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RAM GOPAL & ORS V. DY. DIRECTOR OF CONSOLIDATION & ORS  RD-SC 284 (3 May 2000)
Doraiswami Raju, S.R.Babu
Rajendra Babu, J.
In respect of disputed lands Maniraji was recorded as Bhumidar bearing Khata No.34 and Smt. Bhagirathi was recorded as Mukarrardar on a rent of Rs. 9/-. Heirs of Smt. Bhagirathi claimed right in respect of the disputed land while Smt.. Subhraji claimed on the basis of a sale deed executed by Smt. Manraji in her favour. The Consolidation Officer by an Order made on 25.10.1971 held that Smt. Subhraji is a Bhumidar of the disputed land and that the contesting claimants descendants of Bhagirathi are entitled to Asami right in the disputed land. Both the parties preferred appeals and the appellate authority by an Order made on 21.2.1972 allowed the appeals filed by descendants of Bhagirathi and dismissed the appeal filed by Smt. Subhraji. Against this Order, a Revision Petition was preferred which was dismissed by an Order made on 5.9.1973.
Aggrieved by this Order, a Writ Petition was filed by Smt.
Shubraji. The High Court after considering the rival contentions took the view that the entry relied upon by descendants of Bhagirathi is the entry in Khatauni wherein the predecessor-in-interest of the appellant was recorded as Mafidar and the predessor-in-interest of the contesting opposite parties were recorded as Mukarrardar. Therefore, the Court felt it was necessary to examine whether the entry of Mukarrardar in favour of the contesting opposite parties denotes their status as sub-proprietors. The Consolidation Officer had recognised the claim of Shubhraji being transferee of Smt. Manraji who was Mafidar of the disputed plots and had become Bhumidar thereof after the enforcement of U.P. Act I of 1951. While the appellate and the revisional court recognised the claim of the contesting opposite parties on the basis that they were sub- tenants of the disputed land and acquired Sirdari right therein and the sale deed in favour of the petitioner executed by Smt.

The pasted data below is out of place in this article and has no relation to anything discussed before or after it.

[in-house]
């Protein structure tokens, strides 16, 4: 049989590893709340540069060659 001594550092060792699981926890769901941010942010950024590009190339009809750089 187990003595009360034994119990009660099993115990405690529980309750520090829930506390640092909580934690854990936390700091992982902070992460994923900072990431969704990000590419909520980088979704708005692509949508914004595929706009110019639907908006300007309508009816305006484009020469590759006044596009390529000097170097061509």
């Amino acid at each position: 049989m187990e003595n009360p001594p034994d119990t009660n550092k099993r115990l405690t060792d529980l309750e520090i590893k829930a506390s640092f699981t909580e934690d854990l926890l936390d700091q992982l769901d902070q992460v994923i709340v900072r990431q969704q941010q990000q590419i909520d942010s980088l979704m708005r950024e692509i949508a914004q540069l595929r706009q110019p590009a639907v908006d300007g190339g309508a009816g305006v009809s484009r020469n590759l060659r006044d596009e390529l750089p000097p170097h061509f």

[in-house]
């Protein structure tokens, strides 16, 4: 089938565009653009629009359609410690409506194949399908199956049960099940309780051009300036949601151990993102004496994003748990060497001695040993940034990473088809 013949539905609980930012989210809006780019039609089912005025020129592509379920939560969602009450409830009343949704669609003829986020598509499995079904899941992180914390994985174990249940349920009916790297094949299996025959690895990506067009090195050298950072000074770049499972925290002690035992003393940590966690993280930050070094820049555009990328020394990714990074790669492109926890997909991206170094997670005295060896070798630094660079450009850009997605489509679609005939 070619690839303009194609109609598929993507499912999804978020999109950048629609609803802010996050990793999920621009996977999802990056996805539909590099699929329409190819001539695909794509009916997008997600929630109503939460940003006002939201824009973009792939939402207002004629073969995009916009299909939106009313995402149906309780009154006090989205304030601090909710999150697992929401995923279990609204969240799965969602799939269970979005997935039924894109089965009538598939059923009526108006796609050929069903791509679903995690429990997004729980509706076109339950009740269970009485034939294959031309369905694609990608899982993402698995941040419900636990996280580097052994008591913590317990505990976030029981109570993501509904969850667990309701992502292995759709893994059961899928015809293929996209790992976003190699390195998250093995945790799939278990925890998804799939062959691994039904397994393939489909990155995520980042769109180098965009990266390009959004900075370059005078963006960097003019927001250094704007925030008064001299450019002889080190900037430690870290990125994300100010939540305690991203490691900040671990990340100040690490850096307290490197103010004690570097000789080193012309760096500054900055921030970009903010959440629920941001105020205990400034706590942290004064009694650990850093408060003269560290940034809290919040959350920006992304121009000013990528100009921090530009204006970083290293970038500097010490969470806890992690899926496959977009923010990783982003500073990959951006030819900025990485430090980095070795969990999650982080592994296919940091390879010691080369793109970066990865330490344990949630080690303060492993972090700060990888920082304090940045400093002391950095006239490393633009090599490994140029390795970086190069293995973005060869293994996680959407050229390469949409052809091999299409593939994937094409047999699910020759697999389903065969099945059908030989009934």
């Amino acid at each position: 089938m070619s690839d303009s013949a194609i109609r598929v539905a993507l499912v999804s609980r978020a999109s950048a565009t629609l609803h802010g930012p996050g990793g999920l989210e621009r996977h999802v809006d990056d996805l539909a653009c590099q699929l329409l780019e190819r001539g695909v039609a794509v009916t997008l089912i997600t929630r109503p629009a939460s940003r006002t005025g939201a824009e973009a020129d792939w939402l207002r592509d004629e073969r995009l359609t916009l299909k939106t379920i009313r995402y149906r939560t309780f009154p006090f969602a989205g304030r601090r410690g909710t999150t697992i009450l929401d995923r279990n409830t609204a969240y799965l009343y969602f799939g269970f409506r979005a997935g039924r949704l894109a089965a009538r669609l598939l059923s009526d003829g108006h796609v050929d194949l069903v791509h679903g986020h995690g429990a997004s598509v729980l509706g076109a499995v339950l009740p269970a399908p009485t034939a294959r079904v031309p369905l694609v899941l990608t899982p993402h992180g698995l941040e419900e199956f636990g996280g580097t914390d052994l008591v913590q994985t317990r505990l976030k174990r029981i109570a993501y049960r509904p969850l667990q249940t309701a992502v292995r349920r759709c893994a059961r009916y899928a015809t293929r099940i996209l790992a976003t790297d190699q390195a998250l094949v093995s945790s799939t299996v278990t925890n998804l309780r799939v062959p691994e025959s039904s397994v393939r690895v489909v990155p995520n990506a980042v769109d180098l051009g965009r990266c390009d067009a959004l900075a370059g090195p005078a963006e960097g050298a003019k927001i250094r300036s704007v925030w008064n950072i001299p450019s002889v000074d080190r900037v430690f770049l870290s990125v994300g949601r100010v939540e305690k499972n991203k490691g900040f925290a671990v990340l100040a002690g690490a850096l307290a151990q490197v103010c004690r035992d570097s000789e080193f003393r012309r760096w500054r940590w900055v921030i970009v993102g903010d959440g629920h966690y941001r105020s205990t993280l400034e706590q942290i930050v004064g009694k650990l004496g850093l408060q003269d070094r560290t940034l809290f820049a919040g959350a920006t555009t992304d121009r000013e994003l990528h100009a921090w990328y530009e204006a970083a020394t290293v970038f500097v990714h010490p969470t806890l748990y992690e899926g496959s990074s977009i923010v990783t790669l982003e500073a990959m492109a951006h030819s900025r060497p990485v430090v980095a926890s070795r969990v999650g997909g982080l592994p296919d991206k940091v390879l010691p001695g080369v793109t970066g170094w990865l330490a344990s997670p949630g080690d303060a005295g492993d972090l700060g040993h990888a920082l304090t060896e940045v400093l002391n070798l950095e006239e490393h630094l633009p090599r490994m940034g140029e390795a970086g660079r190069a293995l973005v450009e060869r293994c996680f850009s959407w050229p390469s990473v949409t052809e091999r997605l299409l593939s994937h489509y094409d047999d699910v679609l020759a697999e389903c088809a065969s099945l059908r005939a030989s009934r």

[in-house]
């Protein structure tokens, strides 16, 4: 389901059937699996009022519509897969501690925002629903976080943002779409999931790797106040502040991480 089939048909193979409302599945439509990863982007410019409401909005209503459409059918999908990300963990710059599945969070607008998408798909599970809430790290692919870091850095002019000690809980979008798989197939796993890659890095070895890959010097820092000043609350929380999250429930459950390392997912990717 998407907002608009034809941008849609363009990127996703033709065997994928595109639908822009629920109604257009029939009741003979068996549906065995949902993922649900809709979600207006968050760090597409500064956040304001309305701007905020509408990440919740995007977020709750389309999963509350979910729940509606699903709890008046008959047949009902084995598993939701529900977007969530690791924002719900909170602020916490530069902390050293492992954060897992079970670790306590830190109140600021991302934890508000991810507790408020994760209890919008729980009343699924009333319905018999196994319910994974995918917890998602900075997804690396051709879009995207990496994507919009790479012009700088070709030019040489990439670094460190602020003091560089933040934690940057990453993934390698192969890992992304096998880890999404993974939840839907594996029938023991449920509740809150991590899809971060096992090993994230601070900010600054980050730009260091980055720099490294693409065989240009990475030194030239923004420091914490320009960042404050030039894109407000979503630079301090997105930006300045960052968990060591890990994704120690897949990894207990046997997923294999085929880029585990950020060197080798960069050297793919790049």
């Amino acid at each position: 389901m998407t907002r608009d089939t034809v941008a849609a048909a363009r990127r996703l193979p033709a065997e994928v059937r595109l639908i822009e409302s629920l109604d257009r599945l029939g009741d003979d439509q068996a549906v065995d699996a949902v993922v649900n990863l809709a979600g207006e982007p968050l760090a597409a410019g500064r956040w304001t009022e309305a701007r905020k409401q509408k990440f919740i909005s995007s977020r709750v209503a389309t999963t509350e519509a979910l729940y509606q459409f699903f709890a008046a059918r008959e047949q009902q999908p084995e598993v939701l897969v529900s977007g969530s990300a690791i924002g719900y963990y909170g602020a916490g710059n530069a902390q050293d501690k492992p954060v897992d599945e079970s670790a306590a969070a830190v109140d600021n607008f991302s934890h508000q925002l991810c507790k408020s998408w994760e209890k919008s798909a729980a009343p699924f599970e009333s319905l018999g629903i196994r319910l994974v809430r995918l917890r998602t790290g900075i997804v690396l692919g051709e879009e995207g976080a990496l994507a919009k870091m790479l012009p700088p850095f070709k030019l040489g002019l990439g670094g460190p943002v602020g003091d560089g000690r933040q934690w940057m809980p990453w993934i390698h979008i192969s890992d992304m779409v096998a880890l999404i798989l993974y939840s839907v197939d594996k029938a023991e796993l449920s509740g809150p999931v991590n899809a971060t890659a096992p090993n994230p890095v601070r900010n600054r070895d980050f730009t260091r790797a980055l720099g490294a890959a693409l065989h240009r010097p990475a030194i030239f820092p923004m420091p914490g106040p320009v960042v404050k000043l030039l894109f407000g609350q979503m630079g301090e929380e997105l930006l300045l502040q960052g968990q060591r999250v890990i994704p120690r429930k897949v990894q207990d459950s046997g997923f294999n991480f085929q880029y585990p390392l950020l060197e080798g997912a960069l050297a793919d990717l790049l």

Manraji did not confer valid title in her favour and such right, if any, had become extinguished before the execution of the sale deed in her favour. Thus, the revisional court has accepted the claim of the contesting opposite parties on the ground of sub-letting by Mafidars. A Mafidar (Rent free grantee) is not a tenant as is evident from the provision of section 4(5) of the North Western Province Tenancy Act, 1901. A sub-tenant is described as one who holds land from a person possessing therein only the interest of a tenant other than a permanent tenure-holder of a Thekedar.